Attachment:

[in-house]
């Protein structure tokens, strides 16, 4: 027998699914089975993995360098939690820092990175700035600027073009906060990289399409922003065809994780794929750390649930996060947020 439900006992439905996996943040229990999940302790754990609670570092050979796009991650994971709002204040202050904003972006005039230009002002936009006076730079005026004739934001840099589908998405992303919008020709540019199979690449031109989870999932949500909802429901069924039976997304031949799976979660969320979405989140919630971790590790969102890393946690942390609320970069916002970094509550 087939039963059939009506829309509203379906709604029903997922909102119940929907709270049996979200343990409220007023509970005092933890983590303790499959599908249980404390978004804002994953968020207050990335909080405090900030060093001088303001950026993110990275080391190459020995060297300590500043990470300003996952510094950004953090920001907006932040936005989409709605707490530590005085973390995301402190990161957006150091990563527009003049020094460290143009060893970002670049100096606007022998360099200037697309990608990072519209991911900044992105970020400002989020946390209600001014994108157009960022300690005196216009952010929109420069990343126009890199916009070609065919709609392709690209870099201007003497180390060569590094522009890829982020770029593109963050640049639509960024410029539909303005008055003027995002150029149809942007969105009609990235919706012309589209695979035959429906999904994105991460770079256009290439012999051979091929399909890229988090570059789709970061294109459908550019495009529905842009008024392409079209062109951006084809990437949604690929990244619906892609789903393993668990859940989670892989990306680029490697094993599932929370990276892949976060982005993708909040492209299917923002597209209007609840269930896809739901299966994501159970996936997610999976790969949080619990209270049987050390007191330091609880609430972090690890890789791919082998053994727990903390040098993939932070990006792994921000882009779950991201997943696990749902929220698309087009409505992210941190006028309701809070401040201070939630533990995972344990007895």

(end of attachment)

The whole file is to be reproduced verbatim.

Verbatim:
[in-house]
């Protein structure tokens, strides 16, 4: 027998699914089975993995360098939690820092990175700035600027073009906060990289399409922003065809994780794929750390649930996060947020 439900006992439905996996943040229990999940302790754990609670570092050979796009991650994971709002204040202050904003972006005039230009002002936009006076730079005026004739934001840099589908998405992303919008020709540019199979690449031109989870999932949500909802429901069924039976997304031949799976979660969320979405989140919630971790590790969102890393946690942390609320970069916002970094509550 087939039963059939009506829309509203379906709604029903997922909102119940929907709270049996979200343990409220007023509970005092933890983590303790499959599908249980404390978004804002994953968020207050990335909080405090900030060093001088303001950026993110990275080391190459020995060297300590500043990470300003996952510094950004953090920001907006932040936005989409709605707490530590005085973390995301402190990161957006150091990563527009003049020094460290143009060893970002670049100096606007022998360099200037697309990608990072519209991911900044992105970020400002989020946390209600001014994108157009960022300690005196216009952010929109420069990343126009890199916009070609065919709609392709690209870099201007003497180390060569590094522009890829982020770029593109963050640049639509960024410029539909303005008055003027995002150029149809942007969105009609990235919706012309589209695979035959429906999904994105991460770079256009290439012999051979091929399909890229988090570059789709970061294109459908550019495009529905842009008024392409079209062109951006084809990437949604690929990244619906892609789903393993668990859940989670892989990306680029490697094993599932929370990276892949976060982005993708909040492209299917923002597209209007609840269930896809739901299966994501159970996936997610999976790969949080619990209270049987050390007191330091609880609430972090690890890789791919082998053994727990903390040098993939932070990006792994921000882009779950991201997943696990749902929220698309087009409505992210941190006028309701809070401040201070939630533990995972344990007895």